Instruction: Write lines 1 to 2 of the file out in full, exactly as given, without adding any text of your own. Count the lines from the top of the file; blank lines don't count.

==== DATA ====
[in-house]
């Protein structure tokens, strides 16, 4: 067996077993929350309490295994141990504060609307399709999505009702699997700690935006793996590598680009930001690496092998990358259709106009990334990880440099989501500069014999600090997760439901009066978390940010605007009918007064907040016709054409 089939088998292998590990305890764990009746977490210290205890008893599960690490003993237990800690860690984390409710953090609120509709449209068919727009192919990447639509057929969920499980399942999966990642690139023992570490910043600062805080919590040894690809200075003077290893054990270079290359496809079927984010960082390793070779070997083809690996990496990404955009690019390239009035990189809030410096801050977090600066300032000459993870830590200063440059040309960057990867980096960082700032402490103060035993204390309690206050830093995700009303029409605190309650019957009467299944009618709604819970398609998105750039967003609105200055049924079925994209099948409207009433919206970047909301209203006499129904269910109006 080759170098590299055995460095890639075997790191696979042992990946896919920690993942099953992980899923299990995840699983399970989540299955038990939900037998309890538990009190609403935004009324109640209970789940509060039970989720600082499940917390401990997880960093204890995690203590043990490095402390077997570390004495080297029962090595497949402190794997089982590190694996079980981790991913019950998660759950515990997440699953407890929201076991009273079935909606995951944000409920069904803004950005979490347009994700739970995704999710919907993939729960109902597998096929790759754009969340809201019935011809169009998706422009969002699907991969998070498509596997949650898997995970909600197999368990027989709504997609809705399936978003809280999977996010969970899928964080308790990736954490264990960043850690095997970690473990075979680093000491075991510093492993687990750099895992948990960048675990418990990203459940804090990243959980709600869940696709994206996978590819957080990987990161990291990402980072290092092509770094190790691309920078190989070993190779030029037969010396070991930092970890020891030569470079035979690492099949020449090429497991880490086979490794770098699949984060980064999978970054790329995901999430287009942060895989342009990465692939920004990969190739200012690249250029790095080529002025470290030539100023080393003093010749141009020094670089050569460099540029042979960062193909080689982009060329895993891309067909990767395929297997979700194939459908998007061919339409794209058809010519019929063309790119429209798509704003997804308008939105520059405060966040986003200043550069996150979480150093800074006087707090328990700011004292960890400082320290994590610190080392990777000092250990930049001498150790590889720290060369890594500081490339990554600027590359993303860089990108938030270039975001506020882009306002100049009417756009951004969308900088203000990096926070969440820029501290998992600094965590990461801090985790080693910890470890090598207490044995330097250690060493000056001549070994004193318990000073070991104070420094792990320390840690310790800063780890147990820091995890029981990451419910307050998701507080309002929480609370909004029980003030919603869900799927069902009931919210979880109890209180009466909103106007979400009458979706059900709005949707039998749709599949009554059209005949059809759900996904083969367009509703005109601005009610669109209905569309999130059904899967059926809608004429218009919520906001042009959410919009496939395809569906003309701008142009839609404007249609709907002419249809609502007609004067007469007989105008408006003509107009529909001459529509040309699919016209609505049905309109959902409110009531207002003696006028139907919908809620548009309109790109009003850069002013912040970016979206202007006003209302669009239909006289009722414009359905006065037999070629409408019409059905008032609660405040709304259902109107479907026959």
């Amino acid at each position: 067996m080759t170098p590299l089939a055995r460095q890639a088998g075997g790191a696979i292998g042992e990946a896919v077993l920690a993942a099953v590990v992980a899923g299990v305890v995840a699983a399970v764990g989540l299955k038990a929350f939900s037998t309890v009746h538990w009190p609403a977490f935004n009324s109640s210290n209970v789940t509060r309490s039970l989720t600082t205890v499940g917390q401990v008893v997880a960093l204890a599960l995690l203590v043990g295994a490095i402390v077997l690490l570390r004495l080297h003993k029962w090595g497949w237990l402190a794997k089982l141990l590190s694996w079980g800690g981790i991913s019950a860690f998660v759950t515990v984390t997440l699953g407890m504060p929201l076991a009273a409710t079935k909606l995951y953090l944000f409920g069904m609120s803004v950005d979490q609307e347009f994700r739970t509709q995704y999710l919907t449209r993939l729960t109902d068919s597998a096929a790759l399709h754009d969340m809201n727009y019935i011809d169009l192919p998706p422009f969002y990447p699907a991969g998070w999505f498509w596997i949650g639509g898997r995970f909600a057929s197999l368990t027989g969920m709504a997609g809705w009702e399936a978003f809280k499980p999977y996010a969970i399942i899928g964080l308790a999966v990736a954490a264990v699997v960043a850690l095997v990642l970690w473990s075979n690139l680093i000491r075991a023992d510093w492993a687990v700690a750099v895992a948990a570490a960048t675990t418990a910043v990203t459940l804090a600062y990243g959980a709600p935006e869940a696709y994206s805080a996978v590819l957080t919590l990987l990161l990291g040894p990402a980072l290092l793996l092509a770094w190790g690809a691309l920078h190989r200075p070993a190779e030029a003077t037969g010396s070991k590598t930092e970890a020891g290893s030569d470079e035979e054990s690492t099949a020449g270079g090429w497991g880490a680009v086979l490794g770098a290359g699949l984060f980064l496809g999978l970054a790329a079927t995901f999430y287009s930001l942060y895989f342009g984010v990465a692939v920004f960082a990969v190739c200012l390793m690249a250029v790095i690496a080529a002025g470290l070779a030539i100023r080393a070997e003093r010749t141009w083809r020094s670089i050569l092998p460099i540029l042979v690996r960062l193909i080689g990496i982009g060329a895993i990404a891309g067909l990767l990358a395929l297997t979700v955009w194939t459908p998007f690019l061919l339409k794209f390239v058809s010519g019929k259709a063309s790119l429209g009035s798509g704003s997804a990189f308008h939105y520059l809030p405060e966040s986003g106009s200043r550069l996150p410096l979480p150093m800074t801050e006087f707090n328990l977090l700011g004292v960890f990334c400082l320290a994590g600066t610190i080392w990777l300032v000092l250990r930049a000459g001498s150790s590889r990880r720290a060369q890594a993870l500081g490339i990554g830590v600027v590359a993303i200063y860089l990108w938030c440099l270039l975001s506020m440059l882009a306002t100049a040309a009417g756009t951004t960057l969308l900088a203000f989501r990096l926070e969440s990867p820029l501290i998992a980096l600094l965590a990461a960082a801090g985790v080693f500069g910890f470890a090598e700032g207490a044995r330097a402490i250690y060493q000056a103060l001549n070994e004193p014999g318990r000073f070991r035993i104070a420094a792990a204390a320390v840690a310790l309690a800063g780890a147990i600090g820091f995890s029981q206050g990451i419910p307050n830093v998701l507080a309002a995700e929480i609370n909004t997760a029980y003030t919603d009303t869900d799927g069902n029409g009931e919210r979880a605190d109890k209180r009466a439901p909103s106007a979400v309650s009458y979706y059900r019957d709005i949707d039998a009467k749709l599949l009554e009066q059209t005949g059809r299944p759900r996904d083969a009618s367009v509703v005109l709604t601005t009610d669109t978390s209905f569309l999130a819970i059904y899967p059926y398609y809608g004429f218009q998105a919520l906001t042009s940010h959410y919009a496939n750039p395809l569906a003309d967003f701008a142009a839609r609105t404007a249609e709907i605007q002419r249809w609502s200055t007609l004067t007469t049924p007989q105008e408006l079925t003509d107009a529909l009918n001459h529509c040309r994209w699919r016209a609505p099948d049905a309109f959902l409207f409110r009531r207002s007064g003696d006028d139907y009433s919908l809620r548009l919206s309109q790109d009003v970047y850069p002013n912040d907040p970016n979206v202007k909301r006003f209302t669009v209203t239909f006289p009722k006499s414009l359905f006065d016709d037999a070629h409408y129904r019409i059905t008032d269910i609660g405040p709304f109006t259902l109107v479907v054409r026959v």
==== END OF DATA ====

[in-house]
């Protein structure tokens, strides 16, 4: 067996077993929350309490295994141990504060609307399709999505009702699997700690935006793996590598680009930001690496092998990358259709106009990334990880440099989501500069014999600090997760439901009066978390940010605007009918007064907040016709054409 089939088998292998590990305890764990009746977490210290205890008893599960690490003993237990800690860690984390409710953090609120509709449209068919727009192919990447639509057929969920499980399942999966990642690139023992570490910043600062805080919590040894690809200075003077290893054990270079290359496809079927984010960082390793070779070997083809690996990496990404955009690019390239009035990189809030410096801050977090600066300032000459993870830590200063440059040309960057990867980096960082700032402490103060035993204390309690206050830093995700009303029409605190309650019957009467299944009618709604819970398609998105750039967003609105200055049924079925994209099948409207009433919206970047909301209203006499129904269910109006 080759170098590299055995460095890639075997790191696979042992990946896919920690993942099953992980899923299990995840699983399970989540299955038990939900037998309890538990009190609403935004009324109640209970789940509060039970989720600082499940917390401990997880960093204890995690203590043990490095402390077997570390004495080297029962090595497949402190794997089982590190694996079980981790991913019950998660759950515990997440699953407890929201076991009273079935909606995951944000409920069904803004950005979490347009994700739970995704999710919907993939729960109902597998096929790759754009969340809201019935011809169009998706422009969002699907991969998070498509596997949650898997995970909600197999368990027989709504997609809705399936978003809280999977996010969970899928964080308790990736954490264990960043850690095997970690473990075979680093000491075991510093492993687990750099895992948990960048675990418990990203459940804090990243959980709600869940696709994206996978590819957080990987990161990291990402980072290092092509770094190790691309920078190989070993190779030029037969010396070991930092970890020891030569470079035979690492099949020449090429497991880490086979490794770098699949984060980064999978970054790329995901999430287009942060895989342009990465692939920004990969190739200012690249250029790095080529002025470290030539100023080393003093010749141009020094670089050569460099540029042979960062193909080689982009060329895993891309067909990767395929297997979700194939459908998007061919339409794209058809010519019929063309790119429209798509704003997804308008939105520059405060966040986003200043550069996150979480150093800074006087707090328990700011004292960890400082320290994590610190080392990777000092250990930049001498150790590889720290060369890594500081490339990554600027590359993303860089990108938030270039975001506020882009306002100049009417756009951004969308900088203000990096926070969440820029501290998992600094965590990461801090985790080693910890470890090598207490044995330097250690060493000056001549070994004193318990000073070991104070420094792990320390840690310790800063780890147990820091995890029981990451419910307050998701507080309002929480609370909004029980003030919603869900799927069902009931919210979880109890209180009466909103106007979400009458979706059900709005949707039998749709599949009554059209005949059809759900996904083969367009509703005109601005009610669109209905569309999130059904899967059926809608004429218009919520906001042009959410919009496939395809569906003309701008142009839609404007249609709907002419249809609502007609004067007469007989105008408006003509107009529909001459529509040309699919016209609505049905309109959902409110009531207002003696006028139907919908809620548009309109790109009003850069002013912040970016979206202007006003209302669009239909006289009722414009359905006065037999070629409408019409059905008032609660405040709304259902109107479907026959």